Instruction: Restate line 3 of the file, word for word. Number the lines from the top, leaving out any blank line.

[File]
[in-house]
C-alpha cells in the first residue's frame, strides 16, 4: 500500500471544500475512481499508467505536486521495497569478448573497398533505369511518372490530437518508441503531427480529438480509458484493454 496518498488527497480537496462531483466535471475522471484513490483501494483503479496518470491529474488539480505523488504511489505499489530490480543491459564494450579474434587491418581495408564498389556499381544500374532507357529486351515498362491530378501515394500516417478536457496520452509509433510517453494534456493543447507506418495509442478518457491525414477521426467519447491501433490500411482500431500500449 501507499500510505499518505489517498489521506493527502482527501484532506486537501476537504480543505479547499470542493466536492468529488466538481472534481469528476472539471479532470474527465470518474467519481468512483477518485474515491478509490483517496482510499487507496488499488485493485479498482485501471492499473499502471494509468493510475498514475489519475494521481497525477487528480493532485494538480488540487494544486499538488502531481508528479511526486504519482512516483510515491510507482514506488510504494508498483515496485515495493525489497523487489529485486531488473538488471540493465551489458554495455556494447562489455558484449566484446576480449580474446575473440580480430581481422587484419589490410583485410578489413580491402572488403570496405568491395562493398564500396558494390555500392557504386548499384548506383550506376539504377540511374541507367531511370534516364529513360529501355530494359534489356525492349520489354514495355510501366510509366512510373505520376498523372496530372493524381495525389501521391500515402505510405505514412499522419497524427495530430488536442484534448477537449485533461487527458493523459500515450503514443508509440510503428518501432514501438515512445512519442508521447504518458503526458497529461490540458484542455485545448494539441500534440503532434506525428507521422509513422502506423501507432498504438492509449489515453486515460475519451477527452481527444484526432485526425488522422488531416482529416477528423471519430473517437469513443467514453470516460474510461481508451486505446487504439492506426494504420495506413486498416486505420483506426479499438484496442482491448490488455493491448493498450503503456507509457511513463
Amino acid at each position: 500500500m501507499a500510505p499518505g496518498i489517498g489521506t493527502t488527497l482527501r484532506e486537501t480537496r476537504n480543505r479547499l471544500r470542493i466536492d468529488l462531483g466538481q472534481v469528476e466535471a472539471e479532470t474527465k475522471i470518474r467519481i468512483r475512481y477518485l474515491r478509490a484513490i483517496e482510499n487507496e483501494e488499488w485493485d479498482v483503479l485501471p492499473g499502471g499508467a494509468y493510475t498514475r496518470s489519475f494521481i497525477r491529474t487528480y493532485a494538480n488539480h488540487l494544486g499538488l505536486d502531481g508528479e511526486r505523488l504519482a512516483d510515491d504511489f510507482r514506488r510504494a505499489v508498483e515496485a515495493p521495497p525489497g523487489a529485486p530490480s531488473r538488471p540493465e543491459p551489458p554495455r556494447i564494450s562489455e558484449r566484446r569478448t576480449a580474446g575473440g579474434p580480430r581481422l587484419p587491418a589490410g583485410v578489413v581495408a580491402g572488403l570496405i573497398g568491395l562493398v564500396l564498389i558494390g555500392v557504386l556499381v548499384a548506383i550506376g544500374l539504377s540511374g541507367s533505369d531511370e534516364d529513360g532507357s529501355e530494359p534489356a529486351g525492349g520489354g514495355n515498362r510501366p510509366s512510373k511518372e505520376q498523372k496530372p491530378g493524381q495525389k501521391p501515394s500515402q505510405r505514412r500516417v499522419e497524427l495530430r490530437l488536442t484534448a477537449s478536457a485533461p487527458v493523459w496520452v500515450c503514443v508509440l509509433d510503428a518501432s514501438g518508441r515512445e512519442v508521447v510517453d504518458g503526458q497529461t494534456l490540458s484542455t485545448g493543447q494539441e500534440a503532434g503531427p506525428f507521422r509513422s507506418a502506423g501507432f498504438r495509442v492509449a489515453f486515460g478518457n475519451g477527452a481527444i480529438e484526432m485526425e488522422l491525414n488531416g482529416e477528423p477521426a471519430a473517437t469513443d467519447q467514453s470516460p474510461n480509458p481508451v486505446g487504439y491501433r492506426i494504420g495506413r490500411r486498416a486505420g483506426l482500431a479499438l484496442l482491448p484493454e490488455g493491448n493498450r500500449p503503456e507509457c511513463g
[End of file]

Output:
Amino acid at each position: 500500500m501507499a500510505p499518505g496518498i489517498g489521506t493527502t488527497l482527501r484532506e486537501t480537496r476537504n480543505r479547499l471544500r470542493i466536492d468529488l462531483g466538481q472534481v469528476e466535471a472539471e479532470t474527465k475522471i470518474r467519481i468512483r475512481y477518485l474515491r478509490a484513490i483517496e482510499n487507496e483501494e488499488w485493485d479498482v483503479l485501471p492499473g499502471g499508467a494509468y493510475t498514475r496518470s489519475f494521481i497525477r491529474t487528480y493532485a494538480n488539480h488540487l494544486g499538488l505536486d502531481g508528479e511526486r505523488l504519482a512516483d510515491d504511489f510507482r514506488r510504494a505499489v508498483e515496485a515495493p521495497p525489497g523487489a529485486p530490480s531488473r538488471p540493465e543491459p551489458p554495455r556494447i564494450s562489455e558484449r566484446r569478448t576480449a580474446g575473440g579474434p580480430r581481422l587484419p587491418a589490410g583485410v578489413v581495408a580491402g572488403l570496405i573497398g568491395l562493398v564500396l564498389i558494390g555500392v557504386l556499381v548499384a548506383i550506376g544500374l539504377s540511374g541507367s533505369d531511370e534516364d529513360g532507357s529501355e530494359p534489356a529486351g525492349g520489354g514495355n515498362r510501366p510509366s512510373k511518372e505520376q498523372k496530372p491530378g493524381q495525389k501521391p501515394s500515402q505510405r505514412r500516417v499522419e497524427l495530430r490530437l488536442t484534448a477537449s478536457a485533461p487527458v493523459w496520452v500515450c503514443v508509440l509509433d510503428a518501432s514501438g518508441r515512445e512519442v508521447v510517453d504518458g503526458q497529461t494534456l490540458s484542455t485545448g493543447q494539441e500534440a503532434g503531427p506525428f507521422r509513422s507506418a502506423g501507432f498504438r495509442v492509449a489515453f486515460g478518457n475519451g477527452a481527444i480529438e484526432m485526425e488522422l491525414n488531416g482529416e477528423p477521426a471519430a473517437t469513443d467519447q467514453s470516460p474510461n480509458p481508451v486505446g487504439y491501433r492506426i494504420g495506413r490500411r486498416a486505420g483506426l482500431a479499438l484496442l482491448p484493454e490488455g493491448n493498450r500500449p503503456e507509457c511513463g